But once their sons had settled into the Idealab pod--Gross sat in the middle of his inventory of startups, gazing upon them from behind a plexiglass wall--their folks paid them a visit. "Walking around, I saw there were all these young, beatnik-looking kids with jeans and earrings on," says Julie, who uses her maiden name, Schwartz, in her role as's jewelry design director to avoid annoying the retailers to whom Delmar sells jewelry. "Stuck in the middle of this place were my boys. They looked more like a rabbinical seminary than an Internet startup company."

After absorbing the scene, she and her husband met with Gross. "My husband said, 'Mr. Gross, take it easy,'" says Julie, describing Isaac's tete-a-tete with Gross (who declined, through a spokesperson, to be interviewed for this article). "He looked at my husband like he had just fallen off the moon or something. He had just raised about $1 billion. Still, he's a very nice man, and I think we set him straight on a lot of things."

Not enough things, apparently. As B2C companies--that's "business to consumer," for those who have tried to forget--fell out of favor, so did Idealab. Gross' grand plan to roll and some of his other e-tail ventures into a mega-Web retailing site soon shifted. Instead, in October 2000, despite the two-year commitment to backing it that the Gniwisches say Gross made, he shuttered the project. "We were left with our underwear on in the middle of the street," says Mayer. "We had to run for cover." They negotiated their return to Montreal with their business intact, though it had run up $600,000 in debt.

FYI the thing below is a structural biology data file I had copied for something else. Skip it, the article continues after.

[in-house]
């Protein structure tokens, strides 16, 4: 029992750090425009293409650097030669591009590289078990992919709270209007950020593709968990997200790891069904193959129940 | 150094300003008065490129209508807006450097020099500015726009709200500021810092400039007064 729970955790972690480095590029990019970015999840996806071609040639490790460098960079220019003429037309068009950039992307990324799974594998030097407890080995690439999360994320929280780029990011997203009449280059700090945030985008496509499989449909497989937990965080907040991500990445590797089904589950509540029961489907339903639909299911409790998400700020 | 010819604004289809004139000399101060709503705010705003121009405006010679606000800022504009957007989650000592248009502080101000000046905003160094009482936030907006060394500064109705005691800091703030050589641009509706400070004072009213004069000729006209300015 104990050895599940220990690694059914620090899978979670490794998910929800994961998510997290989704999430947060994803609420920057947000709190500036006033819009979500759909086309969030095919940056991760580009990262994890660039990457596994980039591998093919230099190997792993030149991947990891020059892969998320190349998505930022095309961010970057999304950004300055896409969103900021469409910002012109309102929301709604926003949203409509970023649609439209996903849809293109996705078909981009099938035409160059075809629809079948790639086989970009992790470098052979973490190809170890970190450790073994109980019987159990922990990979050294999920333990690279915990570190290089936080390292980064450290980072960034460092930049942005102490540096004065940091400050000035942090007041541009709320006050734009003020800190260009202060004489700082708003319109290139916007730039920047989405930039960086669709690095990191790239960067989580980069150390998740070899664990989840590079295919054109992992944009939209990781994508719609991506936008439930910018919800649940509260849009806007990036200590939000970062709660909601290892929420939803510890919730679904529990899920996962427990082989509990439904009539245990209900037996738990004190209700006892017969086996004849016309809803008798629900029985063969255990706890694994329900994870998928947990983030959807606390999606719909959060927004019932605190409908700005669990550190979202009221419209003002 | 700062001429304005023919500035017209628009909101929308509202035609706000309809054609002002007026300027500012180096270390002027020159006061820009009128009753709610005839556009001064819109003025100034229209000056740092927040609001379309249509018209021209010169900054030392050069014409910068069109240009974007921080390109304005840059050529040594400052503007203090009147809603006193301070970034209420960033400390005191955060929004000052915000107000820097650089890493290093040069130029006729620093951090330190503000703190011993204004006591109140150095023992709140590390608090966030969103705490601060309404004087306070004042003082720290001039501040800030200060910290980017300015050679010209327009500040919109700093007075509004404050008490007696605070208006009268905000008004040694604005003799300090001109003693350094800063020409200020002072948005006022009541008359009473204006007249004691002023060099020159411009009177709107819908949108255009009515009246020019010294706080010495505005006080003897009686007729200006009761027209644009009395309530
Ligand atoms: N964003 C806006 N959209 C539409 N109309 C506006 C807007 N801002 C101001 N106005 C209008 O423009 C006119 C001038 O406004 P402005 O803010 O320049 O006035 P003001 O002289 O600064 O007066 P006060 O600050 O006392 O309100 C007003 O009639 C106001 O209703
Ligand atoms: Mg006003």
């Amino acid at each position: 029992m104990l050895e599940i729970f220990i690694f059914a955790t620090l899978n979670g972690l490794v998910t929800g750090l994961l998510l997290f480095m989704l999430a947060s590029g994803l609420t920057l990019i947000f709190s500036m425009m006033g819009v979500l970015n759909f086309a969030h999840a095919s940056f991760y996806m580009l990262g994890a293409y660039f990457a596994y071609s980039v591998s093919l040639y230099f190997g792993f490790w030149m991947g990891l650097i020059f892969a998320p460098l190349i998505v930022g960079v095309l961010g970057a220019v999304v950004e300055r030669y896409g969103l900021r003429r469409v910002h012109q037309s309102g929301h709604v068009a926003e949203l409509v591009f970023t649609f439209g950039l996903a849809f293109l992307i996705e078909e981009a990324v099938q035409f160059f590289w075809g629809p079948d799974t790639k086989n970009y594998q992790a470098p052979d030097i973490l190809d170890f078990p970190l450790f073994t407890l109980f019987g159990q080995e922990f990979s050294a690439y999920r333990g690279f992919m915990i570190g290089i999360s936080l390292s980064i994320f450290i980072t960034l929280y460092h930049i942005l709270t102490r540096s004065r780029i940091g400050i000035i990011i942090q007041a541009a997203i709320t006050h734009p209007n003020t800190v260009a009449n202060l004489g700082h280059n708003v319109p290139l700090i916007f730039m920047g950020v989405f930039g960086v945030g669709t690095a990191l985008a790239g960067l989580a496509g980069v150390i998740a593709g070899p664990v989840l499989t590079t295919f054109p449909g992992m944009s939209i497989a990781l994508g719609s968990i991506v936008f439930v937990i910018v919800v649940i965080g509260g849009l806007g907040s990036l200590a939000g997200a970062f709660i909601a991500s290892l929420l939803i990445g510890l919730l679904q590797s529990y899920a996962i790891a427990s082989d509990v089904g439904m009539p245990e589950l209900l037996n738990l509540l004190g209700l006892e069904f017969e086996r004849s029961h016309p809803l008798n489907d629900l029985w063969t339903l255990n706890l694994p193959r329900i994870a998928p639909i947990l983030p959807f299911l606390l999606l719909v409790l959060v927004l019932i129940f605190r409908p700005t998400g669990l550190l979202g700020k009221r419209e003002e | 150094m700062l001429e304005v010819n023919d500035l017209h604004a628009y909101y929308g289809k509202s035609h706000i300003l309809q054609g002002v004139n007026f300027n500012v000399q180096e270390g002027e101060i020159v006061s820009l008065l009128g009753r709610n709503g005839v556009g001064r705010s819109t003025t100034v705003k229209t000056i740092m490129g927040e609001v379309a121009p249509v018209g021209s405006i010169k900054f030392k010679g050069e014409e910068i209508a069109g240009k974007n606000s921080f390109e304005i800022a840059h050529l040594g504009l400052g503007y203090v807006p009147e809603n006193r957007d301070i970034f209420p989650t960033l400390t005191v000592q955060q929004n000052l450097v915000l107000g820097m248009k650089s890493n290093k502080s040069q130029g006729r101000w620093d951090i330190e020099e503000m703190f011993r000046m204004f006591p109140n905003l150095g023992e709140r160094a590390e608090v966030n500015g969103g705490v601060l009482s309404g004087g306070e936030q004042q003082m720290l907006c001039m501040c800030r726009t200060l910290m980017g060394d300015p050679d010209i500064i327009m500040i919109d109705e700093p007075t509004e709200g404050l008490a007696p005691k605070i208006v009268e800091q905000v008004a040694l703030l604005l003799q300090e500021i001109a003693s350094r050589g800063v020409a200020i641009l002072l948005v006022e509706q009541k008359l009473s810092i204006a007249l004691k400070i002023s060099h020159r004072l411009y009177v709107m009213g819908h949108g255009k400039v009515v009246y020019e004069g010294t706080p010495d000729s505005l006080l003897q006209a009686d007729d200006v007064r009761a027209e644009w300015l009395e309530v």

No small matter, to be sure, but the Gniwisches--thanks to the persistence of their in-house Internet guru--knew exactly what they needed to do. "Their business wasn't about eyeballs. It was about people buying stuff," says Stephanie Streeter, who formerly served as chief operating officer of Idealab's headquarters office. "They had a real business mentality. When they did a promotion, they did it not to get eyeballs but to get sales." In fact, Isaac had devised one of's earliest promotions, which involved selling pearls for $4.95--a $2 loss, even though Shmuel "negotiated hard with my father" when he bought them--but garnering 170,000 prospective customers. "It was the cheapest way of getting customers, and it was very practical," Isaac notes. Add-on sales, Streeter says, made up for any deficit.

They've since designed a financing program--90% of their purchases are under $500--and devised a discount offer to lure back customers who visit their site but don't buy anything. In 2001, amassed a "nice profit," according to Shmuel. "We're operating the business the way it is supposed to be operated: without any dreams and without any visionary issues," he boasts. "Some people go to school to learn what not to do. At Idealab, we learned how not to be." Of course, their father could have told them that all along. "Look, everybody was in dreamland for a while," Isaac says. "All balloons look good when they have air in them."